Currently, medical research continues instantly to identify active antiviral inhibitors that may help to hinder the pandemic spreading of the viral infection. However, no licensed therapeutic vaccine or drug has been targeted till our current times [2,19,25,26]. As a result, the instant approach depends on the utilization of computational methods of bioinformatics, combined structure-assisted drug design, and drug screening [2,27], as well as the establishment of predictive 3D protein structures of SARS-CoV-2 to recognize new inhibiting vaccine for SARS-CoV-2 protease [23,28].

Methods of computer-aided drug discovery have arisen as potent tools in the drug discovery process and have been used lately to study protein-drug/ protein-protein interactions and to identify protein inhibitors [29-31]. The targeting of a potent drug into an approved drug is a time-consuming process. Consequently, a set of computational approaches such as molecular docking, virtual screening, binding free energy evaluation, and molecular dynamics simulation, serves as excellent alternatives for recognizing potential drug agents from compound databank [32]. Cava et al. used in silico gene expression profiles to investigate the mechanism of the Angiotensin-Converting Enzyme 2 (ACE2) using the documented potential drug agents for COVID-19 [33]. Wang et al. investigate the antiviral drugs with high binding affinity against 3CLpro through conducting the virtual screening of the used drugs in clinical trials [34]. Zhang et al. identify potential SARSCoV-2 inhibitors through conducting in silico screening approach for traditional Chinese drugs [35]. Liang et al. conducted a molecular dynamic simulation to validate the binding affinity of a-ketoamide inhibitors to the SARS-CoV-2 main protease. In the current study, molecular docking simulation was conducted on polysaccharides derived from the extract of Portulaca oleracea to assess their ability to inhibit the SARS-CoV-2 protease. Portulaca oleracea (duckweed) is an annual succulent in the Portulacaceae family with slight hogweed or parsley which may reach 16 inches in height [36]. Molecular docking permits rapid screening of the sequences of amino acid through many coronaviruses’ species such as SARS-CoV-2 [23,37]. The reported docking data were promised and suggest a potential inhibition against the newly pandemic COVID-19 from the currently accessible natural plants [19].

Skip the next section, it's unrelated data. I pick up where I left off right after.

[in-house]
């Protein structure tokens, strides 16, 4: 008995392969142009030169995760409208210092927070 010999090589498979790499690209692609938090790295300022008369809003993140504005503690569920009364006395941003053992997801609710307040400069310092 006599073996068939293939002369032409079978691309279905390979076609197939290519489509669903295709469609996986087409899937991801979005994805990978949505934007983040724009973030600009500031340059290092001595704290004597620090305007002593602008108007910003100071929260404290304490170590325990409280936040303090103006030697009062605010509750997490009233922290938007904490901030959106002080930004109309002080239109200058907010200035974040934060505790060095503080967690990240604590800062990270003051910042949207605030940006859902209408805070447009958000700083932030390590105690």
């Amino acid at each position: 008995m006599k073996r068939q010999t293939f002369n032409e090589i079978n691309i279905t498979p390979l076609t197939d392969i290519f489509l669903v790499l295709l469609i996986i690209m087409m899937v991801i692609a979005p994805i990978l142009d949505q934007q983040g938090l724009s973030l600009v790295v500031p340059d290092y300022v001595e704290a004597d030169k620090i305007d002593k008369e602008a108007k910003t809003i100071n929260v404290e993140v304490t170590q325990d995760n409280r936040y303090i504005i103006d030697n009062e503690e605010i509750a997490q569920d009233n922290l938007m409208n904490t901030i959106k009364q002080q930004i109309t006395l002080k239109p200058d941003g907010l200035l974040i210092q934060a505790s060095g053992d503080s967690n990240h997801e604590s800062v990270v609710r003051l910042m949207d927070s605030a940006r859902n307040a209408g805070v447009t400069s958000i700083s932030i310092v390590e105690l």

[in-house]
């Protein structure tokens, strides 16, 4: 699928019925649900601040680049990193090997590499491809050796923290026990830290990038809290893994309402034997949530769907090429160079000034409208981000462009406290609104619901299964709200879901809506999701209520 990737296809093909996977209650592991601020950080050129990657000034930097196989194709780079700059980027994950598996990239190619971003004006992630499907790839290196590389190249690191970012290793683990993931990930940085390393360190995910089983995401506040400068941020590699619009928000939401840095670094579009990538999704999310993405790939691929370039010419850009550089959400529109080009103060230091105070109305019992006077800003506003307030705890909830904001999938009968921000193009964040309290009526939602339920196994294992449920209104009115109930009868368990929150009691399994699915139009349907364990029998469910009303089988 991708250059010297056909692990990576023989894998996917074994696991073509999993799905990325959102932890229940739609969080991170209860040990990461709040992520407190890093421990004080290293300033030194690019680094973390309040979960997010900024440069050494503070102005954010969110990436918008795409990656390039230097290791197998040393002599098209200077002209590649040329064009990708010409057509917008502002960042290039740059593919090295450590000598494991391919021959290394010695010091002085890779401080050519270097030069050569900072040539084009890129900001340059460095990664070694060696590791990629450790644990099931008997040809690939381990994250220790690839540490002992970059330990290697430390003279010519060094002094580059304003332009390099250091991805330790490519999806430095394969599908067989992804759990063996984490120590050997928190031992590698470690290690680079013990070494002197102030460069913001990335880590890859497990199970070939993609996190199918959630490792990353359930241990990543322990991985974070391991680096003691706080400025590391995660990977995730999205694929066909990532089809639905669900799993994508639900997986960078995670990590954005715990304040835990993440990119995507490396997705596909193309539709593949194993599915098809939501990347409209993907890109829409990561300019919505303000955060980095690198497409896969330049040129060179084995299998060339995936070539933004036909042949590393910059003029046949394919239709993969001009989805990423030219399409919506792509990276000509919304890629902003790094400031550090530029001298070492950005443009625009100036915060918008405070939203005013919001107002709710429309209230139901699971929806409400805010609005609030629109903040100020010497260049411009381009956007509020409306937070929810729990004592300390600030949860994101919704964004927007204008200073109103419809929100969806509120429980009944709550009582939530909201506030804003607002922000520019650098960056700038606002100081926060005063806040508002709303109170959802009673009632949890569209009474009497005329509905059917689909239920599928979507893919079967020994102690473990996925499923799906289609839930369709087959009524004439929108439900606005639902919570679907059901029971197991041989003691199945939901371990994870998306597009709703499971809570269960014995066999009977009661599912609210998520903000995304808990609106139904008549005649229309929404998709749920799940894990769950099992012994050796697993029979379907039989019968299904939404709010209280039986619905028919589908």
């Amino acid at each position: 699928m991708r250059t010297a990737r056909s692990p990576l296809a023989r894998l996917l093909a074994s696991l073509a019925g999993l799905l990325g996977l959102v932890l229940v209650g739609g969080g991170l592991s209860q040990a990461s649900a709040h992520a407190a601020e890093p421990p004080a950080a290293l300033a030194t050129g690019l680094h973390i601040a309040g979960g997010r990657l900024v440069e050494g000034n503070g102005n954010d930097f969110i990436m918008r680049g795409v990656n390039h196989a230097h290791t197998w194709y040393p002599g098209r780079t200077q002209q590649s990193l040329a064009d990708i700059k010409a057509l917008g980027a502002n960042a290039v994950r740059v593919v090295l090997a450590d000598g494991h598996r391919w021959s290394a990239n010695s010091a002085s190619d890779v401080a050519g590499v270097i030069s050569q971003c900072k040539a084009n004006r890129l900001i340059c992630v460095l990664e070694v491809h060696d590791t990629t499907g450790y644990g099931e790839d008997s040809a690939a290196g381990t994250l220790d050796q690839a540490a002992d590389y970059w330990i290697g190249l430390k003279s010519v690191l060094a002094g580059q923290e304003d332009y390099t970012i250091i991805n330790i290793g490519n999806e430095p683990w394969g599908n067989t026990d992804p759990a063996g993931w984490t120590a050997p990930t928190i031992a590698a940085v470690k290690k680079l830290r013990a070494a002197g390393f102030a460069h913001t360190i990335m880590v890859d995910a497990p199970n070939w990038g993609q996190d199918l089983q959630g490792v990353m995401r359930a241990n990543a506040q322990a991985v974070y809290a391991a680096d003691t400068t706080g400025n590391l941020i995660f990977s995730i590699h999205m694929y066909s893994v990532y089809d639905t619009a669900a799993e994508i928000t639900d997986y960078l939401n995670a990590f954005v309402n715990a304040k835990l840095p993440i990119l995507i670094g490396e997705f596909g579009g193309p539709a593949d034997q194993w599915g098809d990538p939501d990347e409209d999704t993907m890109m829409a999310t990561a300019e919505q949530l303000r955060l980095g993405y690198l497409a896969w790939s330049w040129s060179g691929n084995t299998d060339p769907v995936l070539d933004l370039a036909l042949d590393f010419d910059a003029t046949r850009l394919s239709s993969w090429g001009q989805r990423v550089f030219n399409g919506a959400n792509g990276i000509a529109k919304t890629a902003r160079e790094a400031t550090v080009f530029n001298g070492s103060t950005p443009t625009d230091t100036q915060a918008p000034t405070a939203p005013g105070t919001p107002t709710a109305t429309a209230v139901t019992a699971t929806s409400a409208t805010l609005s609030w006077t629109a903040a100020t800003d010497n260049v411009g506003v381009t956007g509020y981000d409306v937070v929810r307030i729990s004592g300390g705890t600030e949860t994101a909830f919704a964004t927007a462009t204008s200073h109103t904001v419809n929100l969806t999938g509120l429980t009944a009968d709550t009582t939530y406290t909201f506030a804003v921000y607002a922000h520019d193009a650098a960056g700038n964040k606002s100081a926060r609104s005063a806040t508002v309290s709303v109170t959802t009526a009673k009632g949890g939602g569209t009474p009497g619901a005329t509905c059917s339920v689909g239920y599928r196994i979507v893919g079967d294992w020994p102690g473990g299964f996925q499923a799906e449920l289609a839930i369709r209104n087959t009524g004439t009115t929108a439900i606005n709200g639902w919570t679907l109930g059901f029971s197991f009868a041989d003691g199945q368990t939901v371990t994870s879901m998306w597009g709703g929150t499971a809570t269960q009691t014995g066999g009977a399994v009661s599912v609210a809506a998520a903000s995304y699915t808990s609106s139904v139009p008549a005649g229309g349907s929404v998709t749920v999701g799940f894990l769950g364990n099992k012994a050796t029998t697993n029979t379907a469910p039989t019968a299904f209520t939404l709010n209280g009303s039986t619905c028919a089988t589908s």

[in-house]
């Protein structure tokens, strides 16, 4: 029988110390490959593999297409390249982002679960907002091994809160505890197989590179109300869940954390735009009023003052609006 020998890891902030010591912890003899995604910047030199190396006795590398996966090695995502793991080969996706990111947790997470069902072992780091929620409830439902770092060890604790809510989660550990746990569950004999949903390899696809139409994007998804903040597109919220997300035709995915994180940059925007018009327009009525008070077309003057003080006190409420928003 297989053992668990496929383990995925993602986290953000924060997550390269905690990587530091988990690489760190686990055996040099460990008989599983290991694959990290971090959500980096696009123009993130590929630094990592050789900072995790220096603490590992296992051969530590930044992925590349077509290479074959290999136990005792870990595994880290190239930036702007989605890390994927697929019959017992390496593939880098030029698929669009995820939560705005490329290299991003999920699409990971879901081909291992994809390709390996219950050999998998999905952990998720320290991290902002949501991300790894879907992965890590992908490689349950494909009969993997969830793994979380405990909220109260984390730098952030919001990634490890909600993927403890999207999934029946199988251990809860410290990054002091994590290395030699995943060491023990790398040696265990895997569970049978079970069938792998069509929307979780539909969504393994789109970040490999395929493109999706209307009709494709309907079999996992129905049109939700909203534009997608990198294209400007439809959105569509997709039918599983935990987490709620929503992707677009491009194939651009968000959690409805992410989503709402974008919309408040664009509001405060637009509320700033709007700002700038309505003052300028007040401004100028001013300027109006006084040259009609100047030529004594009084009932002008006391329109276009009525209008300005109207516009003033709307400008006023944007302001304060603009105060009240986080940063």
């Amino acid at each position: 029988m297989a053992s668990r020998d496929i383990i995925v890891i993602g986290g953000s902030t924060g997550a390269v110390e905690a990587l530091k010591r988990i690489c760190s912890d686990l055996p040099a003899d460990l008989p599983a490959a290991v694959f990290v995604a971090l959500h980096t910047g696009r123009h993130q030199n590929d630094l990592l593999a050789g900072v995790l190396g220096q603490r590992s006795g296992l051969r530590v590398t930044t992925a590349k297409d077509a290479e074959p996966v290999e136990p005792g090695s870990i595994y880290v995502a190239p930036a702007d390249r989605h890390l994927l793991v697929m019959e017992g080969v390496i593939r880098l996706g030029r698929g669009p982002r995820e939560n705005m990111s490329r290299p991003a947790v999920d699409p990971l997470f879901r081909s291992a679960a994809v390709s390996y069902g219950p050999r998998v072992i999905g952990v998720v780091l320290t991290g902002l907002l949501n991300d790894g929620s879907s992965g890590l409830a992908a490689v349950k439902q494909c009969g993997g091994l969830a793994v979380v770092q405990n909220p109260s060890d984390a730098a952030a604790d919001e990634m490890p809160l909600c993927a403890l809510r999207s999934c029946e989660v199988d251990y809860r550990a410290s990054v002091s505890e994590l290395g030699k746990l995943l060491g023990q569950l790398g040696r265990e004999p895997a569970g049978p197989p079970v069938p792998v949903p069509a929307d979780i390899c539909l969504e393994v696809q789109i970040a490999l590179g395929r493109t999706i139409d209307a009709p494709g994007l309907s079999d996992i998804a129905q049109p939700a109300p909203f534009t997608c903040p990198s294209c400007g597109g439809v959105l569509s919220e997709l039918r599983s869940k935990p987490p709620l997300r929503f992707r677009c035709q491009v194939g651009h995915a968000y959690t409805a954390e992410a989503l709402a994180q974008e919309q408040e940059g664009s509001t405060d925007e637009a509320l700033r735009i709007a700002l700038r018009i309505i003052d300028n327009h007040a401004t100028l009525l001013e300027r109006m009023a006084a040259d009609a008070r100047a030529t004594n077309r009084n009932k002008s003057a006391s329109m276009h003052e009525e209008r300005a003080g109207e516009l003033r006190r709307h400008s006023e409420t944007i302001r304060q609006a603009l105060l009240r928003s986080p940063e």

Methods and Reagents

All the reported ligands were built up through the builder module in the docking software, subjected to energy minimization before the commencement of the docking study, then saved as an MDB file in the docking database [25]. The selected ligands comprise the polysaccharides derived from the Portulaca oleracea extract. Table 1 summarizes the structure of the compounds used for molecular docking simulation.